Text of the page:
Cellular proliferation was analyzed by CellTiter 96R AQueous One Solution Cell Proliferation Assay (Promega, USA). Cells were seeded at a density of 103 per well in 96-well culture plate. Cell proliferation was detected at 24, 48, 72 h, respectively. 100 μl medium were added with 20 μl MTS, followed by incubation for 2 h. The optical density at 490 nm was measured on an ELX-800 spectrometer reader (Bio-Tek Instruments, Winooski, USA).
Cells were harvested and washed with PBS for three times. Then, they were fixed with 70% cold ethanol at 4 °C overnight. Cells were resuspended and washed with PBS, then resuspended in 100 μl RNase, 37 °C for 30 min. Then added 400 μl propidium iodide (PI), 4 °C in dark for 30 min, and quantified by FACSCalibur (BD Biosciences, San Jose, CA, USA). The empirical procedure was performed according to the manufacturer’s instructions and repeated for three times.
Cells were seeded in 96-well plates at a density of 2 × 103 per well and incubated at 37 °C for 10, 30, 60 min, then washed with PBS to remove non-adherent cells. Adherent cells were fixed with 4% para-formaldehyde, after washed by PBS, cells were stained with crystal violet. Washed with PBS and added 2% SDS to terminate the reaction. The optical density at 570 nm was measured on an ELX-800 spectrometer reader (Bio-Tek Instruments, Winooski, USA).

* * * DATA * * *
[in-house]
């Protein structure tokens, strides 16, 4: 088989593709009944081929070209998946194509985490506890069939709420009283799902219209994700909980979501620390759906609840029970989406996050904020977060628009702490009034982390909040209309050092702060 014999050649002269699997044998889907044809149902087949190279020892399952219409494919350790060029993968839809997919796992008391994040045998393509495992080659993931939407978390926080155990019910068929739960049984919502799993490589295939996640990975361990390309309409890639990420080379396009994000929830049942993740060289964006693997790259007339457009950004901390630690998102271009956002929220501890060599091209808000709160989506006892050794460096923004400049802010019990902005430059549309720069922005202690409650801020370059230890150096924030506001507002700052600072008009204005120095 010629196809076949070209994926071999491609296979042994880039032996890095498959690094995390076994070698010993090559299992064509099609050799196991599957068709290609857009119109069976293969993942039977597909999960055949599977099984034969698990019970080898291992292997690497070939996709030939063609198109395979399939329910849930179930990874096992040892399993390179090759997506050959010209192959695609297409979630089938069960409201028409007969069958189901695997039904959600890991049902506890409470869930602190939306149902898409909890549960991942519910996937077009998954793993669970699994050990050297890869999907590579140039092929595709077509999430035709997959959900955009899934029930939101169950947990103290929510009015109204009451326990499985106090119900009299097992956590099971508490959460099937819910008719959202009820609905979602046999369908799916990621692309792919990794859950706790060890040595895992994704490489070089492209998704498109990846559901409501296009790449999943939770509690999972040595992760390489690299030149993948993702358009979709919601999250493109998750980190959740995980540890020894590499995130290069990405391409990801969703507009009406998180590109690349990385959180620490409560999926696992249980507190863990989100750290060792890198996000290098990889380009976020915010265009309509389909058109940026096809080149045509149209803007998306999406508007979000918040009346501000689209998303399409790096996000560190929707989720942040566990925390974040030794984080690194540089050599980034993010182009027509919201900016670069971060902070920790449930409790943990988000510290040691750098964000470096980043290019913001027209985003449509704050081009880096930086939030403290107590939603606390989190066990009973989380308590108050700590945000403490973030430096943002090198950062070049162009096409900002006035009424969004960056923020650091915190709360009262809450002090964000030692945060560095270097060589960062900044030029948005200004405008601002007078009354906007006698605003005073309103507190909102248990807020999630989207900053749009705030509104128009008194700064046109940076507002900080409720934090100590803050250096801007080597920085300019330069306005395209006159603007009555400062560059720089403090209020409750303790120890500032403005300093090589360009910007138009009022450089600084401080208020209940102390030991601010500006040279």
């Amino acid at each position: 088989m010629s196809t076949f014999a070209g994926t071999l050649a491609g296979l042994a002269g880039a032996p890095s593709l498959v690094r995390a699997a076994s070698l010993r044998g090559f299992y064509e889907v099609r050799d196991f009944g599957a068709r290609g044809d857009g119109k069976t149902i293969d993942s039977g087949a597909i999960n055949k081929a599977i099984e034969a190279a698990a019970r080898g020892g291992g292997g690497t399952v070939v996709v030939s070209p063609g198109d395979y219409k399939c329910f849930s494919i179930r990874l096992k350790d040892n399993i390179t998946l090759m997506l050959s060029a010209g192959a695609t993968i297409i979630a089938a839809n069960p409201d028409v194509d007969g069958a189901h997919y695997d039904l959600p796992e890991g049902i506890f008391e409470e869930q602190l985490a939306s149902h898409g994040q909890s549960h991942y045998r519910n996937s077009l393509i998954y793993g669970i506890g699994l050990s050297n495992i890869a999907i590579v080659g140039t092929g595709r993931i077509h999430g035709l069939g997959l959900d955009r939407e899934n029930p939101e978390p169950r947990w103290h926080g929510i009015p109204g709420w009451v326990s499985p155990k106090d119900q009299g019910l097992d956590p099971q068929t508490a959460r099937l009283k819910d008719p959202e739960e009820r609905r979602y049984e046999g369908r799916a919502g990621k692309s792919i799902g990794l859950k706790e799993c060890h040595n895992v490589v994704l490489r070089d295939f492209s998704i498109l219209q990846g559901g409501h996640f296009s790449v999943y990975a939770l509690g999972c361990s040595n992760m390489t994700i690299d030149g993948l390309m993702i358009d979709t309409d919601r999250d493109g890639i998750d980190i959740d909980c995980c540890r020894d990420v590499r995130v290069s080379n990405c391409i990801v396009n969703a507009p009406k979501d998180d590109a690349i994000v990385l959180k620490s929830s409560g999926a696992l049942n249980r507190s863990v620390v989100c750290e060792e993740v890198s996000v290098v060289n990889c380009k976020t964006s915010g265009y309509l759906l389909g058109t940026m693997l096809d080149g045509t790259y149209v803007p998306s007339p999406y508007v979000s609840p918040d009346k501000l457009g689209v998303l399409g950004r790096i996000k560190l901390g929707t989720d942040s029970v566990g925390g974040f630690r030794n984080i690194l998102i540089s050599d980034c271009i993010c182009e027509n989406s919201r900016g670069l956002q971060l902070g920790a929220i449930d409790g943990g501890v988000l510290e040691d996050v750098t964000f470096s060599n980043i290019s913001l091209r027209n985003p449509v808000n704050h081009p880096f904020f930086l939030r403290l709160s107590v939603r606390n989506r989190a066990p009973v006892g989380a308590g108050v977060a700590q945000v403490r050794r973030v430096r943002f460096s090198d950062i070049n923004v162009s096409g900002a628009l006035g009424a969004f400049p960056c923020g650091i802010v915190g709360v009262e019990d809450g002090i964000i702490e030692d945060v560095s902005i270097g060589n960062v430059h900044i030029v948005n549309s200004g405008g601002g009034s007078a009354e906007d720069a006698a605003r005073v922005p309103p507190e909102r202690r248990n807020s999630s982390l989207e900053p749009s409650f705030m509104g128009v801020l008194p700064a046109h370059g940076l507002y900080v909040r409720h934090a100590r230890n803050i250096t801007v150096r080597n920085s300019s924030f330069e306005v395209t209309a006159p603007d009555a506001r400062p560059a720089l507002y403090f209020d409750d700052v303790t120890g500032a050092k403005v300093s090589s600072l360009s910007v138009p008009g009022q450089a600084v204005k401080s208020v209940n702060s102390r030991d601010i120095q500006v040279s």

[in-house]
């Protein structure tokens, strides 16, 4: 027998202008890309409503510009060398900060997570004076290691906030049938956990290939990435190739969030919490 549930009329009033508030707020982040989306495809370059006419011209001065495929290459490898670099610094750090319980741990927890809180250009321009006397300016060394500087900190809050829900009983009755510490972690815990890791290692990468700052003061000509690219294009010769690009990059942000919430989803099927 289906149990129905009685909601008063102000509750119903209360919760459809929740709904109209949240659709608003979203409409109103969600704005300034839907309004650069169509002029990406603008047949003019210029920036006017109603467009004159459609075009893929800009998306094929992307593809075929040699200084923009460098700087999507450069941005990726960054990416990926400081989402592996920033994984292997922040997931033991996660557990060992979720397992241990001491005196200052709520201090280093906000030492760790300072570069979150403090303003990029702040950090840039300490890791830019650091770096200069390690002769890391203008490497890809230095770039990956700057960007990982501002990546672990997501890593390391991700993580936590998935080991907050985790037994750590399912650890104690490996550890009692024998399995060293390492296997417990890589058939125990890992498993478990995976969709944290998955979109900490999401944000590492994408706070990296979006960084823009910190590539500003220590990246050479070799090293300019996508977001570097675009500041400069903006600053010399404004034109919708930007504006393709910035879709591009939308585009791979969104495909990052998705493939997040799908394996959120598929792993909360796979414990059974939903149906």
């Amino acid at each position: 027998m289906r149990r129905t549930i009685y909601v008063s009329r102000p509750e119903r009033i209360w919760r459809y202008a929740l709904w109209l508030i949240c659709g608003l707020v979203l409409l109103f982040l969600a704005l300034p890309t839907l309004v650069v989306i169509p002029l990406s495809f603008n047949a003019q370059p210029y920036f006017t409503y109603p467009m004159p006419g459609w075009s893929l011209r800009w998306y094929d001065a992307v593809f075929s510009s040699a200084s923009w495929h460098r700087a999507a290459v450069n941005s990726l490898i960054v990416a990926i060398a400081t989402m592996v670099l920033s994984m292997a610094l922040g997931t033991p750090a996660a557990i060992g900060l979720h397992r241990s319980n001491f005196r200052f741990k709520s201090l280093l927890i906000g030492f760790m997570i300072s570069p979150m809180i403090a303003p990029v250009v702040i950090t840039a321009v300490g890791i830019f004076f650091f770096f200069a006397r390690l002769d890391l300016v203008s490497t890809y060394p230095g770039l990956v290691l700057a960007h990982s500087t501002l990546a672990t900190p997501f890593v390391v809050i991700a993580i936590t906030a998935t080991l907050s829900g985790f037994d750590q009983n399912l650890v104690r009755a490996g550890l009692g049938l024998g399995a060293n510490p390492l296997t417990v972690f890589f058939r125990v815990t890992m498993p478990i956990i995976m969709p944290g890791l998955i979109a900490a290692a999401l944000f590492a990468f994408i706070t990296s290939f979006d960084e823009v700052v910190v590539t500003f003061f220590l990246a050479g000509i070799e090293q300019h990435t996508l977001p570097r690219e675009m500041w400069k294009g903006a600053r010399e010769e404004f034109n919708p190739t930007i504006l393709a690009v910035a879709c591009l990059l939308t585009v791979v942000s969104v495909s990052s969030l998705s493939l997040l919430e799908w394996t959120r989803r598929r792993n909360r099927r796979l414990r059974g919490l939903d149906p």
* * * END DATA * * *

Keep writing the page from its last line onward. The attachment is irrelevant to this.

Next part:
SPSS version 17.0 (SPSS Inc, Chicago, IL) software was used for statistical analysis. χ2 analysis, variance analysis, and t test were employed. p < 0.05 was considered statistically significant.
HE4 and ANXA2 were highly expressed in various malignant cells
Interaction and co-localization of HE4 and ANXA2 are common in various malignant cells
Cells expressing higher level of HE4 and ANXA2 show stronger ability of proliferation, adhesion, invasion and metastasis
Cell adhesion plays an important role in drug resistance, invasion and metastasis of malignant tumors. We compared the adhesion capacity of above four types of cells by adhesion experiments. The results showed that the number of ES-2 cells adhering to the culture plate at 10 min, 30 min, and 60 min was significantly higher than that of the other three type of cell lines (p < 0.05). ES-2 has high expression of both HE4 and ANXA2, which indicated that a concomitant high expression of HE4 and ANXA2 might promote the adhesion behavior of tumor cells (Fig. 4c).